The third CSR Round Table on CSR Reporting took place on 24th June 2002 in Brussels. This event took place in the framework of the experimentation of a European Multi-stakeholder Forum on CSR, following the call by a wide range of business representatives and stakeholder groups – in their responses to the Green Paper – for the Commission to encourage constructive dialogue between all CSR actors.
The morning session, chaired by Mr Bernhard Jansen, Director EMPL/D, was introduced by Mrs. Odile Quintin, Director General of DG Employment and Social Affairs. Mrs. Quintin reminded the need of experimentation and innovation in the field of CSR, and the key role of partnership between companies and their main stakeholders in order to promote effective CSR practices.
Specifically on the subject of the Round Table, she underlined the importance of developing rigorous methodologies for reporting and third party verification in order to guarantee credibility, transparency and comparability of companies’ practices.
It followed a session dedicated to GRI, the Global Reporting Initiative, with a presentation by Dr. Allen White, GRI Acting Chief Executive, and a panel discussion with Mr. Roger Adams, Executive Director in ACCA (Association of Chartered Certified Accountants); Sir Mark Moody-Stuart, Former Chairman of Royal Dutch/Shell, and Mr. Dwight Justice, from the ICFTU (International Confederation of Free Trade Unions).
GRI is a multistakeholder initiative which aims at developing a global framework for triple bottom line reporting and is about to release the second edition of its sustainability reporting guidelines (http://www.globalreporting.org/GRIGuidelines/).
As an example of business practices, Mr. Miguel Veiga-Pestana, European Public Affairs Director of Unilever, presented his company’s approach to reporting. Unilever published its first CSR report in 1998 and will release its second « Social Review » this autumn. The company has developed a self-assessment model piloted in 9 countries which will be extended to a further 11 countries this year. Its focus is on the following areas: agriculture, fisheries and water. Unilever sees reporting both as a tool for progress in implementing a CSR strategy and as a means of communicating with stakeholders.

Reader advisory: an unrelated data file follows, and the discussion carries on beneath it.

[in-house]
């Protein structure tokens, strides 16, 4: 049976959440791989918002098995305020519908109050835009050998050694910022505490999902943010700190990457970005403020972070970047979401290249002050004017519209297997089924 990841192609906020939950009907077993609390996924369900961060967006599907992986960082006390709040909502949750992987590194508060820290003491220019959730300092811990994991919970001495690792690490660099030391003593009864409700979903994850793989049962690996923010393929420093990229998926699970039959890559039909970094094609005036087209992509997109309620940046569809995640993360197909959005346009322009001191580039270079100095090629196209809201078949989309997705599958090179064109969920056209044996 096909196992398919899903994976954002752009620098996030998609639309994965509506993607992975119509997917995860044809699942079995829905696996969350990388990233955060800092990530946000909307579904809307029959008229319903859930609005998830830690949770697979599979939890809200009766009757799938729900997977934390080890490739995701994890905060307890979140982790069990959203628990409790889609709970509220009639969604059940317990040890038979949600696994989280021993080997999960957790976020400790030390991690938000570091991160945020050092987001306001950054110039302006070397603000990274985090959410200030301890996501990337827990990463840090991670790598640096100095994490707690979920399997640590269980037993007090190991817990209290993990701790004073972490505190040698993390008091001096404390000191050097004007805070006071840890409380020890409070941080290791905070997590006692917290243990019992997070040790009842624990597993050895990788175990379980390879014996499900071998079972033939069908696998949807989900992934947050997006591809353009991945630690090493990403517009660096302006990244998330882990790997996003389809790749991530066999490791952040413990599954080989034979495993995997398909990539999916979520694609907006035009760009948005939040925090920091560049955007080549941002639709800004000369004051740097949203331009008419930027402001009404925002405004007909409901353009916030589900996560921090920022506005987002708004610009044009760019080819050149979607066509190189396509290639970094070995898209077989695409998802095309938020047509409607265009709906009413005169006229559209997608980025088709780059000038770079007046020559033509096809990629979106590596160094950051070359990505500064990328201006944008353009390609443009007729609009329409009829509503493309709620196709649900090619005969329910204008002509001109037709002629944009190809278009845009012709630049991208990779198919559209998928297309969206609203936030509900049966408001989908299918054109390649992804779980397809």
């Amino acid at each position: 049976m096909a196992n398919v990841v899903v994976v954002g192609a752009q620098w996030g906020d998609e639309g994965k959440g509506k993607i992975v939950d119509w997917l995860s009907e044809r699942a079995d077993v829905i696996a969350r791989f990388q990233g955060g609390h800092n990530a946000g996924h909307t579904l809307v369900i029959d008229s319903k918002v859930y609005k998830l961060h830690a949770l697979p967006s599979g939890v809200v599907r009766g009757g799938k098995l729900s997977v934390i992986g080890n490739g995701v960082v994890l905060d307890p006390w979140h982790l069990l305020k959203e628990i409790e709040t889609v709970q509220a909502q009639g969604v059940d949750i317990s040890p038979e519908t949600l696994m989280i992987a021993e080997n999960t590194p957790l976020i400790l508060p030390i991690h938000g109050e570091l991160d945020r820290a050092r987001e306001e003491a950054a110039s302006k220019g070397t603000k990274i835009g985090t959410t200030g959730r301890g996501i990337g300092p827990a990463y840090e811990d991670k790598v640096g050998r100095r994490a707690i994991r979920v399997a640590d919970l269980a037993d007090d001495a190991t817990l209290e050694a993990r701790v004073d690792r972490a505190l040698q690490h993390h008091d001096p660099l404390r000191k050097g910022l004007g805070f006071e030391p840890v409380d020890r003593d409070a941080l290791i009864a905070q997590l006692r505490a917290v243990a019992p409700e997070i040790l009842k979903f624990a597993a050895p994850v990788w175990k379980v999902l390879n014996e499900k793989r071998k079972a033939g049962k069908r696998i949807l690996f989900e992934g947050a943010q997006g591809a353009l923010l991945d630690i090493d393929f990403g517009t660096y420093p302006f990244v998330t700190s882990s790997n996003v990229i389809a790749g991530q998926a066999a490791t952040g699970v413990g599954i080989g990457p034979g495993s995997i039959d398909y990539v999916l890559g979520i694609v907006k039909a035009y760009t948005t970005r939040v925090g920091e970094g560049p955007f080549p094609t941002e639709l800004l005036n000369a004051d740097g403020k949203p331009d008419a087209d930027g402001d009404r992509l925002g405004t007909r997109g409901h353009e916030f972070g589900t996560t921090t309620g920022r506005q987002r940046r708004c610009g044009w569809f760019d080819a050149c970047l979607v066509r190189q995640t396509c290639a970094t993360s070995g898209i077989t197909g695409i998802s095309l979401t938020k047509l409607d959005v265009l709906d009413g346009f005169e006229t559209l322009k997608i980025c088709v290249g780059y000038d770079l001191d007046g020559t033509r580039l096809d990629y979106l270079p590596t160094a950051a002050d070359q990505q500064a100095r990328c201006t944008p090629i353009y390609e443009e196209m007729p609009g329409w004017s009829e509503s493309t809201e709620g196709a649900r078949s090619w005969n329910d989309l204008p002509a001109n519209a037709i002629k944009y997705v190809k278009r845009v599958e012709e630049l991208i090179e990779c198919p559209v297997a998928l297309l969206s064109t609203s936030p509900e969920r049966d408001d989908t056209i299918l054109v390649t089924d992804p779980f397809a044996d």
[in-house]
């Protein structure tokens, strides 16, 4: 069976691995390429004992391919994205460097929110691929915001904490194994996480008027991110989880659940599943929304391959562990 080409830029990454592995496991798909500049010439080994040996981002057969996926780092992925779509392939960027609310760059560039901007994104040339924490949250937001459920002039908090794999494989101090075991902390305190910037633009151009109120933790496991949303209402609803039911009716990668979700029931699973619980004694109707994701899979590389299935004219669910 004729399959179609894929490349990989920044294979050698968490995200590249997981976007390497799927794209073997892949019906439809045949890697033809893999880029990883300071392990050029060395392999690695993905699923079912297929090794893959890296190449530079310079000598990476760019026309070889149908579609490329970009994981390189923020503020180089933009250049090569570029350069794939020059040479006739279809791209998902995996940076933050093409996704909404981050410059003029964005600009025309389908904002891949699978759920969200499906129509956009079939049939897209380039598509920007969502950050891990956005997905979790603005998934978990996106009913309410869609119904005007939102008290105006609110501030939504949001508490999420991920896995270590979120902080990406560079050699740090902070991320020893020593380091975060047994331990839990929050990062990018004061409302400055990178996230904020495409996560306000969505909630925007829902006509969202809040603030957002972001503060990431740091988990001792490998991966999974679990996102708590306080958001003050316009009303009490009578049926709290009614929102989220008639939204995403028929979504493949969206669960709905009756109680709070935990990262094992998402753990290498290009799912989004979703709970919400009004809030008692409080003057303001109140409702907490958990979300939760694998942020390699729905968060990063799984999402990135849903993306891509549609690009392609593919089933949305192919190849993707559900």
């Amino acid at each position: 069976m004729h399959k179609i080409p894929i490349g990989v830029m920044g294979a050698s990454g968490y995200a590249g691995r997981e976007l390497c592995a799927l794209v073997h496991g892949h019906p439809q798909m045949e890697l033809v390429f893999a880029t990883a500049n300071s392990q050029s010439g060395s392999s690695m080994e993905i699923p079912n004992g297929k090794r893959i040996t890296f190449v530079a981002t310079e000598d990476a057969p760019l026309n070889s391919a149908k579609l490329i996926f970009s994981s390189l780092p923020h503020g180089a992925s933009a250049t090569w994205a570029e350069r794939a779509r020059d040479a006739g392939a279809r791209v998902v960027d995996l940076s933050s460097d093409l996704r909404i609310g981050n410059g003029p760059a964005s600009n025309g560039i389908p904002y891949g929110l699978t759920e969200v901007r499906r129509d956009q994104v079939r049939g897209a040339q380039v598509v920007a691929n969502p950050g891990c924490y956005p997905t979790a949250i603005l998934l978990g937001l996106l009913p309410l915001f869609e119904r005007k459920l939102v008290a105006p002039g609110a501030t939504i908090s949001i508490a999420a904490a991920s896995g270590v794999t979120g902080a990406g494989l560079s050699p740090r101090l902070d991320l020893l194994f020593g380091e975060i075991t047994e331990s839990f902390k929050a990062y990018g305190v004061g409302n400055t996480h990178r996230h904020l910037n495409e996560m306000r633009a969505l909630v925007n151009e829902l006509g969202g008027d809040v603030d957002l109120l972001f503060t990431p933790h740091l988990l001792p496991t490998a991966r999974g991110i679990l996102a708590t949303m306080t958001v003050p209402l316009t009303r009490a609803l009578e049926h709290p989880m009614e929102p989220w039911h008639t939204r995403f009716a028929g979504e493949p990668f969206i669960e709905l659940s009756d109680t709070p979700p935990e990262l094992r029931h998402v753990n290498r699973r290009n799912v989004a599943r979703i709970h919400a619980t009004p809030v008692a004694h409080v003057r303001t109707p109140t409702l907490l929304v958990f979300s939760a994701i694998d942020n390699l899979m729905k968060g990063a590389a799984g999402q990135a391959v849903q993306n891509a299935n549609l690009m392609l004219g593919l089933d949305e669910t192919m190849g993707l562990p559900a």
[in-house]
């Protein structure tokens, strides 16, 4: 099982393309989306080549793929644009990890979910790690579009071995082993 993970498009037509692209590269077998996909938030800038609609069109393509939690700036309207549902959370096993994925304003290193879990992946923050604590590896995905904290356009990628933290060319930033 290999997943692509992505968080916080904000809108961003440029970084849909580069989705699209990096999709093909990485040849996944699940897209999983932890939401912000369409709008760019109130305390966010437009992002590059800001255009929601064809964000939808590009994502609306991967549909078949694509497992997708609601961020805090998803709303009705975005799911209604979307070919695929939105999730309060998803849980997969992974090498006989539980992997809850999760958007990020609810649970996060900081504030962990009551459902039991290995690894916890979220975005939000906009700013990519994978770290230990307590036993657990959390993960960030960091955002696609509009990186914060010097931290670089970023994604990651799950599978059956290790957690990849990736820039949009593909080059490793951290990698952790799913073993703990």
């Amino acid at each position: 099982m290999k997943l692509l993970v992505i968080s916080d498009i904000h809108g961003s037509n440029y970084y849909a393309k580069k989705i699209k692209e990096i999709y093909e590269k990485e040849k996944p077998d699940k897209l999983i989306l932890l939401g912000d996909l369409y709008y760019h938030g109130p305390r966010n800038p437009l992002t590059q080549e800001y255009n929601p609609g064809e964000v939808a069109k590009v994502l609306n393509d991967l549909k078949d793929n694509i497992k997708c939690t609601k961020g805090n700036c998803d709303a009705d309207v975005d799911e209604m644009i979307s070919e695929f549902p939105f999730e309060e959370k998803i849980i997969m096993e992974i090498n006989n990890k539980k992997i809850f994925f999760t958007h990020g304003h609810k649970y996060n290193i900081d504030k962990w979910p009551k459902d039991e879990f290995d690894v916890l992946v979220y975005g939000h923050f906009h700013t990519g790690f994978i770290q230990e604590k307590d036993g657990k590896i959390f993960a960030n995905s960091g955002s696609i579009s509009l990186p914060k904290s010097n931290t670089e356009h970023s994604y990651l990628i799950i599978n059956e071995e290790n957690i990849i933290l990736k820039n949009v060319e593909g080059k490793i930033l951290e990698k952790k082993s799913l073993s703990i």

Another company case was presented by Mrs. Carmen Kühnl of Siemens.
It followed two contributions on the issue of « assurance » of sustainability reports, i.e. increasing the quality and credibility of company’s statements, by FEE (Fédérations des Experts Comptables Européens) the organisation representing the accounting profession in Europe – and AccountAbility (Institute for Social and Ethical Accountability), a UK-based professional organisation.
Mr Lars-Olle Larsson, Chairman of the FEE Sustainability Assurance Subgroup, presented a discussion paper "Providing Assurance on Sustainability Reports" (http://www.fee.be/publications/main.htm) recently issued by FEE with the aim to stimulate debate on assurance provision. The document focuses on the key elements to ensure a wide scale acceptance of sustainability reporting (i.e. completeness and objectivity of information, independent verification) and mentions the need to make a business case for assurance, as there are no statutory requirements for assurance on reporting.
Mr. Simon Zadek, Chief Executive of AccountAbility, presented the new AA1000s Assurance Standard, which aims to provide the basis for a generally accepted approach to assuring public reports that cover social, ethical, economic, and environmental performance and impacts. This standard will be launched at the end of this year after an extensive consultation process and will be designed to be consistent with the GRI Guidelines.
Some of the main issues raised during the open debate in the afternoon session related to:
Reporting is a tool, what counts more is the company’s commitment to CSR and its actual impact on improving behaviour;
Reporting: voluntary or mandatory? Some participants advocated for mandatory framework in order to establish minimum provisions on the content, format, performance indicators and audit procedures, whereas others underlined the efficiency of a voluntary response based on the company’s self-interest and culture rather than a compliance response;
Need to ensure a balance between the desire of consistency (to allow comparison within and across sectors) and the need for flexibility (to meet different needs of sectors, companies sizes, etc.);
Need to involve SMEs in reporting initiatives but attention not to impose more red tape on them;
The consumers’ right to be informed on the way goods and services are produced;
Investors’ interest in knowing if and how the company identifies, assesses and manages its risks linked to social, ethical and environmental issues;
The Chair concluded that the Commission still had an « open mind » regarding some of the contentious issues. The Commission’s strategy to promote CSR is focused on a partnership approach. In its forthcoming Communication on Corporate Social Responsibility, the Commission will propose the setting up of a European Multi-stakeholder Forum on CSR with the aim to facilitate the exchange of experience and build consensus on guiding principles for specific CSR issues, like reporting.